Young people can see things clearly, both at a distance and up close, because a lens inside the eye adjusts for near and far focusing. As we age, our crystalline lens becomes stiffer, reducing our range of focus. That’s why many of us start to need glasses for reading as we reach our 40s and 50s.

Eventually our crystalline lens takes on a yellow tint and becomes cloudy—this is called a cataract. Cataracts impair vision in over half of people who are over 60 years old. In fact, everyone who lives long enough develops cataracts. As such, cataract surgery is the most common procedure performed in the United States with over 95 percent of patients restoring complete visual clarity after the procedure.

Cigarette smoking and extra exposure to UV light, including sunlight, can cause cataracts to form at an earlier age than normal. Wearing UV blocking sunglasses during outdoor activities may help delay cataract formation.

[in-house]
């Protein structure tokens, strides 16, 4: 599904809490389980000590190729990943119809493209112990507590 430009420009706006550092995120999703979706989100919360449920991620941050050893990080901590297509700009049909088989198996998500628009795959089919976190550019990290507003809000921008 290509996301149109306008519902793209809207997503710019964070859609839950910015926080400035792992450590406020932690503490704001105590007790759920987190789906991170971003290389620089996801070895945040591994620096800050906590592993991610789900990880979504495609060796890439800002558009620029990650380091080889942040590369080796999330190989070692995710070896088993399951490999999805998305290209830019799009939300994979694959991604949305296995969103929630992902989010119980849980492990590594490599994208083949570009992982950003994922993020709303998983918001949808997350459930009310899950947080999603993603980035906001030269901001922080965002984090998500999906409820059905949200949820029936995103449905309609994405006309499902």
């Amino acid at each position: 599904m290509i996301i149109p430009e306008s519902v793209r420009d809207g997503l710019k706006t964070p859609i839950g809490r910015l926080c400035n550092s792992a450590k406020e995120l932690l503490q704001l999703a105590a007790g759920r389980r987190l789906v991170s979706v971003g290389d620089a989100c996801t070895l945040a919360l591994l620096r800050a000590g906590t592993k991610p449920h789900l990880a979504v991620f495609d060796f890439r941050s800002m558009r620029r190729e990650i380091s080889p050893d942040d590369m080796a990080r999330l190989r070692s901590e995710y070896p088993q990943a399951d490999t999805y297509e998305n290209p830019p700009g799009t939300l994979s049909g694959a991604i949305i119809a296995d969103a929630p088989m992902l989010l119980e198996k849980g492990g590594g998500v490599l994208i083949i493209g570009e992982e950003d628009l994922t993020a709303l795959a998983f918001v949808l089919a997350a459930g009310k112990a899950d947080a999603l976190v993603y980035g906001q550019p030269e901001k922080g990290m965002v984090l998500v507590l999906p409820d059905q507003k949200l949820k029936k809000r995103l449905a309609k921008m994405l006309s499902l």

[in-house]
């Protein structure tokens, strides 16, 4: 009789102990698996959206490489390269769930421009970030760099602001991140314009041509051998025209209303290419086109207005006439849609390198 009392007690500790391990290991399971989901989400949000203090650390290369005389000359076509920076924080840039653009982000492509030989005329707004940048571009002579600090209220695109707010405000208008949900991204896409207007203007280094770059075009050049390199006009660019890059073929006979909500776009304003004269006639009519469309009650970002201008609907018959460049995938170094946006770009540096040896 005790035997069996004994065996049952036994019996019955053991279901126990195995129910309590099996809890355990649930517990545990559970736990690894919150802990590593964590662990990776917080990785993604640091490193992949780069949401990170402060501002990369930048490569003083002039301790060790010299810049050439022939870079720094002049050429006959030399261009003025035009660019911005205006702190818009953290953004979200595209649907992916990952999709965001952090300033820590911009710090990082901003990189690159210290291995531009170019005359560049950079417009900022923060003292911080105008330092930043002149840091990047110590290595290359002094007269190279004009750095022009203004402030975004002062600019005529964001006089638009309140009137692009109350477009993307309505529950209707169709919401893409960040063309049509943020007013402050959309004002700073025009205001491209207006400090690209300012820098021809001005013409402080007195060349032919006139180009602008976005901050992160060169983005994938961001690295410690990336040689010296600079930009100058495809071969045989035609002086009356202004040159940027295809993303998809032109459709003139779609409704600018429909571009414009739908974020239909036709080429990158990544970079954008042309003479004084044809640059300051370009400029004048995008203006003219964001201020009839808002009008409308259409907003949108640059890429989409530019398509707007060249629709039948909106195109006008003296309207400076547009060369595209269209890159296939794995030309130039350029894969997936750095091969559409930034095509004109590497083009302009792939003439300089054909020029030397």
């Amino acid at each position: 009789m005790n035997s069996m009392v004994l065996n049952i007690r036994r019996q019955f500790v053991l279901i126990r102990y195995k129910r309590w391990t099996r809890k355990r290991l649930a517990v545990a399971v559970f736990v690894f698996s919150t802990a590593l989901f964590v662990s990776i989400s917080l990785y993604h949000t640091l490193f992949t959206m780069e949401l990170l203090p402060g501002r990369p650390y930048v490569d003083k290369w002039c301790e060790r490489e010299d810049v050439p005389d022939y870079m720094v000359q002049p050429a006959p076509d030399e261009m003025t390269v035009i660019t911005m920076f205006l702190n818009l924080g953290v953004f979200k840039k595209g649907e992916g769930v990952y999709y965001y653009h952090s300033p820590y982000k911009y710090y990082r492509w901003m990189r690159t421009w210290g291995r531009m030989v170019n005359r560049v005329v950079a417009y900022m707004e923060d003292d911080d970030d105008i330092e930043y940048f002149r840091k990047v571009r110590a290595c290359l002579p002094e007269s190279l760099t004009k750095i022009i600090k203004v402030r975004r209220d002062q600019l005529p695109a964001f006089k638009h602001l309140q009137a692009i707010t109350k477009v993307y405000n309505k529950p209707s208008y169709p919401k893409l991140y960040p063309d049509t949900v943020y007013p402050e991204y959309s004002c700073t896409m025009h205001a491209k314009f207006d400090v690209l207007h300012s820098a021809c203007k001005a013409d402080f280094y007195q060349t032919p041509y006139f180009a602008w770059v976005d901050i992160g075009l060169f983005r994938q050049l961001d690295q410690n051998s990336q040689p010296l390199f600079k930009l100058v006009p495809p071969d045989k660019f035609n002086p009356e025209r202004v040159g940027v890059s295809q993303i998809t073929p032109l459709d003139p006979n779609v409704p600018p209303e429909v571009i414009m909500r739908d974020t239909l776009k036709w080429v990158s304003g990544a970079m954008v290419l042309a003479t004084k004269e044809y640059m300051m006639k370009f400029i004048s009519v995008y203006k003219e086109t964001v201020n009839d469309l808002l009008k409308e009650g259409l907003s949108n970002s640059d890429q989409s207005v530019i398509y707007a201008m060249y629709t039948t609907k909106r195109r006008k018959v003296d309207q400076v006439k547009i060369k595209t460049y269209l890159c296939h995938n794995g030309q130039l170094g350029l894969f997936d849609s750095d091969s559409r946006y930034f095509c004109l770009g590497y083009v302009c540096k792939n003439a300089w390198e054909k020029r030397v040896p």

Once cataracts begin to impair your daily activities such as reading or driving, an ophthalmologist can remove your crystalline lens and replace it with a small plastic intraocular lens as an outpatient procedure. Lenses can be chosen that correct nearsightedness, farsightedness and astigmatism. Special premium lenses can provide good vision at both near and far distances to avoid having to wear glasses. Wearing UV blocking sunglasses starting at a young age during outdoor activities may help delay cataract formation.

To learn about cataract treatment options continue reading.